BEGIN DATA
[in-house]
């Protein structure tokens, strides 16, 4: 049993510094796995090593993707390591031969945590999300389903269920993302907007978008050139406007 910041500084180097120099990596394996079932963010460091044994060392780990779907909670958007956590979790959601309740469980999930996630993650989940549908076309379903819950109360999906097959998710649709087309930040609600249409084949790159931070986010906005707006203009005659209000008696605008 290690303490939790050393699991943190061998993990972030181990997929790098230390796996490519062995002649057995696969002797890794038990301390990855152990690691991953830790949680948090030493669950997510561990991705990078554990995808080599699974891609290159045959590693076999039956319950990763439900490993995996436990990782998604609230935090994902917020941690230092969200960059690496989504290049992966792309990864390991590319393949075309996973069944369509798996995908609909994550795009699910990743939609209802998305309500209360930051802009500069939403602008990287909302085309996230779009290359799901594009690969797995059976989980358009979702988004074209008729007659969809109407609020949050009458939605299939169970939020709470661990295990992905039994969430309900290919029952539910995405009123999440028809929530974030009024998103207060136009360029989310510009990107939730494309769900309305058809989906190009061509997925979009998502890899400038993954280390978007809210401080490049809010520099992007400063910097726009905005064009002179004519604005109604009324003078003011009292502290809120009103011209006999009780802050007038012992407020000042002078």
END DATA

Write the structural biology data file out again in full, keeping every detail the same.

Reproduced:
[in-house]
């Protein structure tokens, strides 16, 4: 049993510094796995090593993707390591031969945590999300389903269920993302907007978008050139406007 910041500084180097120099990596394996079932963010460091044994060392780990779907909670958007956590979790959601309740469980999930996630993650989940549908076309379903819950109360999906097959998710649709087309930040609600249409084949790159931070986010906005707006203009005659209000008696605008 290690303490939790050393699991943190061998993990972030181990997929790098230390796996490519062995002649057995696969002797890794038990301390990855152990690691991953830790949680948090030493669950997510561990991705990078554990995808080599699974891609290159045959590693076999039956319950990763439900490993995996436990990782998604609230935090994902917020941690230092969200960059690496989504290049992966792309990864390991590319393949075309996973069944369509798996995908609909994550795009699910990743939609209802998305309500209360930051802009500069939403602008990287909302085309996230779009290359799901594009690969797995059976989980358009979702988004074209008729007659969809109407609020949050009458939605299939169970939020709470661990295990992905039994969430309900290919029952539910995405009123999440028809929530974030009024998103207060136009360029989310510009990107939730494309769900309305058809989906190009061509997925979009998502890899400038993954280390978007809210401080490049809010520099992007400063910097726009905005064009002179004519604005109604009324003078003011009292502290809120009103011209006999009780802050007038012992407020000042002078």